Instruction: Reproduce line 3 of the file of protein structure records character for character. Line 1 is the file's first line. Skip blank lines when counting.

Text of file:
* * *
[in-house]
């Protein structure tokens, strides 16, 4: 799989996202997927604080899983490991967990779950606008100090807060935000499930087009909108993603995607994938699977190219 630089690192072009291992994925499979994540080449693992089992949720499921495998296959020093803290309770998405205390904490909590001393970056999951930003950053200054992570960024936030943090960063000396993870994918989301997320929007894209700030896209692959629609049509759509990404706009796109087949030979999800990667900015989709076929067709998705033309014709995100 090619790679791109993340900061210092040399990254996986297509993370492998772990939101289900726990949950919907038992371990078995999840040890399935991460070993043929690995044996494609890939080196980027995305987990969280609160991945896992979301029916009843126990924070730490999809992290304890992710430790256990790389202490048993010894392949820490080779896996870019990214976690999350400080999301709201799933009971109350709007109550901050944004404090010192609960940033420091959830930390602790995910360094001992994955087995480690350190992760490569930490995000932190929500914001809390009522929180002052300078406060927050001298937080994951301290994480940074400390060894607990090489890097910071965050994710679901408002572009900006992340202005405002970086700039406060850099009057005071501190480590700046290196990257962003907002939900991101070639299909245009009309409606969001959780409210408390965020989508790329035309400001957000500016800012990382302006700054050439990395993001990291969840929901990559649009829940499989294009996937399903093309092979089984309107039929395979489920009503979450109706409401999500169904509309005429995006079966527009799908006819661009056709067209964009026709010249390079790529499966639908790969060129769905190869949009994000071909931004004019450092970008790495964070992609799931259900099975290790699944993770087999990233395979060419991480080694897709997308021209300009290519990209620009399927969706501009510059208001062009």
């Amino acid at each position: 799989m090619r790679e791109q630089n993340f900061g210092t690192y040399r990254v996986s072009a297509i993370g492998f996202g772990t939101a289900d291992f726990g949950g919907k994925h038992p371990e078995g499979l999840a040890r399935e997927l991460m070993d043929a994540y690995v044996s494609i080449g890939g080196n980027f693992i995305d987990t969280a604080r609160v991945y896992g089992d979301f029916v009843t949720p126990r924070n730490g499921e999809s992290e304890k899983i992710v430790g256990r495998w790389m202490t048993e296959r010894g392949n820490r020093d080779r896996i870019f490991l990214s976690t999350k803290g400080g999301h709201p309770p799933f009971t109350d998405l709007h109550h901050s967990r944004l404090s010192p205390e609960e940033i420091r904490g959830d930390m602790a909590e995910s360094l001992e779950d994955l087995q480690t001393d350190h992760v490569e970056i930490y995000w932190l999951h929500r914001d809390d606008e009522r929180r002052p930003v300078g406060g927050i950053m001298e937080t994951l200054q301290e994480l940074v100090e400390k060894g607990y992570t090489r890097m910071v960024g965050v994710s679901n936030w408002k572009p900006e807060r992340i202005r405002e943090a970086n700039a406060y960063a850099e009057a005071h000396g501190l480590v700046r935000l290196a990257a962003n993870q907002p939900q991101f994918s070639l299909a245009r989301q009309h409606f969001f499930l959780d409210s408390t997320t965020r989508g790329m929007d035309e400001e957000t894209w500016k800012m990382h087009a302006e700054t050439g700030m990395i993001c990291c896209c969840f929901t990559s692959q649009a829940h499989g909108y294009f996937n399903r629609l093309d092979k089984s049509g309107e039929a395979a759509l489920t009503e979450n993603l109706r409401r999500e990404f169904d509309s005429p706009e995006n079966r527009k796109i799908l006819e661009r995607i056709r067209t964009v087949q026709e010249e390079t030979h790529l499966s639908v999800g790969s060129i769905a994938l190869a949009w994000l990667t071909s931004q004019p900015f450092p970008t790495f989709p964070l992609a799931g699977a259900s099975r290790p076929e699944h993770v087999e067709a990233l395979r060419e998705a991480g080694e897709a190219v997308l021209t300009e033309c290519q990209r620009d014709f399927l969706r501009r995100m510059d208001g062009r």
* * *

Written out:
């Amino acid at each position: 799989m090619r790679e791109q630089n993340f900061g210092t690192y040399r990254v996986s072009a297509i993370g492998f996202g772990t939101a289900d291992f726990g949950g919907k994925h038992p371990e078995g499979l999840a040890r399935e997927l991460m070993d043929a994540y690995v044996s494609i080449g890939g080196n980027f693992i995305d987990t969280a604080r609160v991945y896992g089992d979301f029916v009843t949720p126990r924070n730490g499921e999809s992290e304890k899983i992710v430790g256990r495998w790389m202490t048993e296959r010894g392949n820490r020093d080779r896996i870019f490991l990214s976690t999350k803290g400080g999301h709201p309770p799933f009971t109350d998405l709007h109550h901050s967990r944004l404090s010192p205390e609960e940033i420091r904490g959830d930390m602790a909590e995910s360094l001992e779950d994955l087995q480690t001393d350190h992760v490569e970056i930490y995000w932190l999951h929500r914001d809390d606008e009522r929180r002052p930003v300078g406060g927050i950053m001298e937080t994951l200054q301290e994480l940074v100090e400390k060894g607990y992570t090489r890097m910071v960024g965050v994710s679901n936030w408002k572009p900006e807060r992340i202005r405002e943090a970086n700039a406060y960063a850099e009057a005071h000396g501190l480590v700046r935000l290196a990257a962003n993870q907002p939900q991101f994918s070639l299909a245009r989301q009309h409606f969001f499930l959780d409210s408390t997320t965020r989508g790329m929007d035309e400001e957000t894209w500016k800012m990382h087009a302006e700054t050439g700030m990395i993001c990291c896209c969840f929901t990559s692959q649009a829940h499989g909108y294009f996937n399903r629609l093309d092979k089984s049509g309107e039929a395979a759509l489920t009503e979450n993603l109706r409401r999500e990404f169904d509309s005429p706009e995006n079966r527009k796109i799908l006819e661009r995607i056709r067209t964009v087949q026709e010249e390079t030979h790529l499966s639908v999800g790969s060129i769905a994938l190869a949009w994000l990667t071909s931004q004019p900015f450092p970008t790495f989709p964070l992609a799931g699977a259900s099975r290790p076929e699944h993770v087999e067709a990233l395979r060419e998705a991480g080694e897709a190219v997308l021209t300009e033309c290519q990209r620009d014709f399927l969706r501009r995100m510059d208001g062009r």